Balanced deployment key to managed print success

Managed print services that take a blanket approach to deployment will inevitably fail, according to an HP expert.

Balanced deployment key to managed print success

Speaking at a PC Pro breakfast briefing, Mark Sanderson, a managed print specialist from HP, told delegates it’s important for both suppliers and customers to remember that “every business is different”.

Even when there is some commonality in terms of sector or business size, what has worked for one organisation won’t necessarily work for another.

“A lot of people try to complicate managed print by talking about certain ‘types’ of problems, but every business everywhere is different,” said Sanderson.

Philip Van Enis, group IT director of Bidwells Property Company, agreed.

Talking about the implementation of managed print at his own organisation, he told delegates that, although his first choice of suppliers seemed to be the best for the company’s needs, the reality didn’t bear this out.

“We ran a tender with one of the biggest suppliers on the market and initially they were really good – we thought we were onto a real winner, but it turned out to be a nightmare,” he said.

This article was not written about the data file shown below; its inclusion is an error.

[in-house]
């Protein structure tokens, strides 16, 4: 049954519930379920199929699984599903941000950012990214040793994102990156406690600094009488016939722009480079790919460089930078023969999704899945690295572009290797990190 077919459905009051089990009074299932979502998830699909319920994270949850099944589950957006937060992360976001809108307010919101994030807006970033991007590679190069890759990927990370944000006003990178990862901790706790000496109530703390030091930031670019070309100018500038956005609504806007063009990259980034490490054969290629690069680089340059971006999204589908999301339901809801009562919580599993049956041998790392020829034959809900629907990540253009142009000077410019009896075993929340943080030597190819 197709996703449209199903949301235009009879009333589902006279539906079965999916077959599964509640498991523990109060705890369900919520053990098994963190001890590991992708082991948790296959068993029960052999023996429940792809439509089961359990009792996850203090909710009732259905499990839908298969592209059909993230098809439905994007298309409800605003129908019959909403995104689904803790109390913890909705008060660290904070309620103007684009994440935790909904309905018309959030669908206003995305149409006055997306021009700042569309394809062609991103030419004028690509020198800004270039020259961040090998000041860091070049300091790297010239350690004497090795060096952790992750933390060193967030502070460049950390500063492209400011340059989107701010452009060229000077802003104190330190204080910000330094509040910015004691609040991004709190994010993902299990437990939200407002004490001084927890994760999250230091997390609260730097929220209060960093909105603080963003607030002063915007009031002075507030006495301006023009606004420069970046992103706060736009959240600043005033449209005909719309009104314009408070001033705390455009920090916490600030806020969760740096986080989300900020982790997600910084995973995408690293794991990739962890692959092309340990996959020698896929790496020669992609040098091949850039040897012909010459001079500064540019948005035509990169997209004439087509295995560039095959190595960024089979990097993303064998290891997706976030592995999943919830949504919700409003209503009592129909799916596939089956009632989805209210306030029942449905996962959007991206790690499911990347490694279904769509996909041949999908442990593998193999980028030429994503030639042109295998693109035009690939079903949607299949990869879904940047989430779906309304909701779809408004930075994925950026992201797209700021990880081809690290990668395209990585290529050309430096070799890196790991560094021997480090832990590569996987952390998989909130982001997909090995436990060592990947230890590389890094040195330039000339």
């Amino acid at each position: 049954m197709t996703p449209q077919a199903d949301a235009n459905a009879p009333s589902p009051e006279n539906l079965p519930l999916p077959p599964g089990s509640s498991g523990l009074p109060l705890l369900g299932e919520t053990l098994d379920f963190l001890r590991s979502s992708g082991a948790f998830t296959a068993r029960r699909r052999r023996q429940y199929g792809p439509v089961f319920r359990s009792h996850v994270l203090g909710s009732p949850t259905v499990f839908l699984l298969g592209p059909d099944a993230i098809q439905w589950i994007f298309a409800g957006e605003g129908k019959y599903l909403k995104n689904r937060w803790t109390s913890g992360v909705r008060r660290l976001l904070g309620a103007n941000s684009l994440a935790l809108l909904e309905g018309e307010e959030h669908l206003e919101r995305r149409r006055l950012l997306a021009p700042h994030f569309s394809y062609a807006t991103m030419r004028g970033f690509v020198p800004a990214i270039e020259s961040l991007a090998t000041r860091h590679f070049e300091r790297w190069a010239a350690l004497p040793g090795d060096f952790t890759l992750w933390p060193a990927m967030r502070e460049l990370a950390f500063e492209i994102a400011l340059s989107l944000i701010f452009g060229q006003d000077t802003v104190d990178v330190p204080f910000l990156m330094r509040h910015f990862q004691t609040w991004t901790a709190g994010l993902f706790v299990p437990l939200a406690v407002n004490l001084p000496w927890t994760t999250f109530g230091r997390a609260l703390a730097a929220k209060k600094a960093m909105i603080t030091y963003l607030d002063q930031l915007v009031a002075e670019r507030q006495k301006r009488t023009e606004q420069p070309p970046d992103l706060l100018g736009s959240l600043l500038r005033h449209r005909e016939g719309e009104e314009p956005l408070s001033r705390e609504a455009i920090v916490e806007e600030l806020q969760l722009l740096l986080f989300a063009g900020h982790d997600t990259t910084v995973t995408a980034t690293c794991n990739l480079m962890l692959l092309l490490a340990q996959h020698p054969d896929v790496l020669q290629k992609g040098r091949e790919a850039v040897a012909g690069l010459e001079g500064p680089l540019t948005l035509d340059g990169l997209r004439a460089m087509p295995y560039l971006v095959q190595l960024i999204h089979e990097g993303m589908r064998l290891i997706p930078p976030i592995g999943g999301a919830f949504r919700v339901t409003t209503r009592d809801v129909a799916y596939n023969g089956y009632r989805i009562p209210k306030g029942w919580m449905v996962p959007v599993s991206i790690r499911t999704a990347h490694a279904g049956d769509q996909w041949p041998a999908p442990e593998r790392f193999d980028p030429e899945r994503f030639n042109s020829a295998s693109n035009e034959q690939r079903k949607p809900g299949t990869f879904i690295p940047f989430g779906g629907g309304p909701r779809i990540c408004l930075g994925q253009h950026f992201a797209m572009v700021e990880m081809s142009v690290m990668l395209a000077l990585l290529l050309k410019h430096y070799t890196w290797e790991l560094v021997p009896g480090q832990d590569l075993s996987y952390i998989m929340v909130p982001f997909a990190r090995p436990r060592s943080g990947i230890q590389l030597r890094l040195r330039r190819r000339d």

“When we undertook a testing programme with [them], it gradually became apparent that their solution wasn’t going to be up to the job,” Van Enis said.

“This wasn’t necessarily about the physicality of the machines themselves, but it was much more about the underlying software that ran their systems,” he explained.

Van Enis said the software was unable to cope with the variety of different file types produced by the company, particularly those created by engineering and 3D imaging software.

Ultimately, Bidwells opted for its third choice of supplier because it was able to meet these needs, while also achieving most of the initial aims of the project. These included the automation of toner ordering, reducing the number of printers from 194 to 59, and reducing the amount of printing carried out by one third.

“Vendors will tell you their product is the best in the world, and it may well be,” but companies must nevertheless consider whether it is right for them, he concluded.

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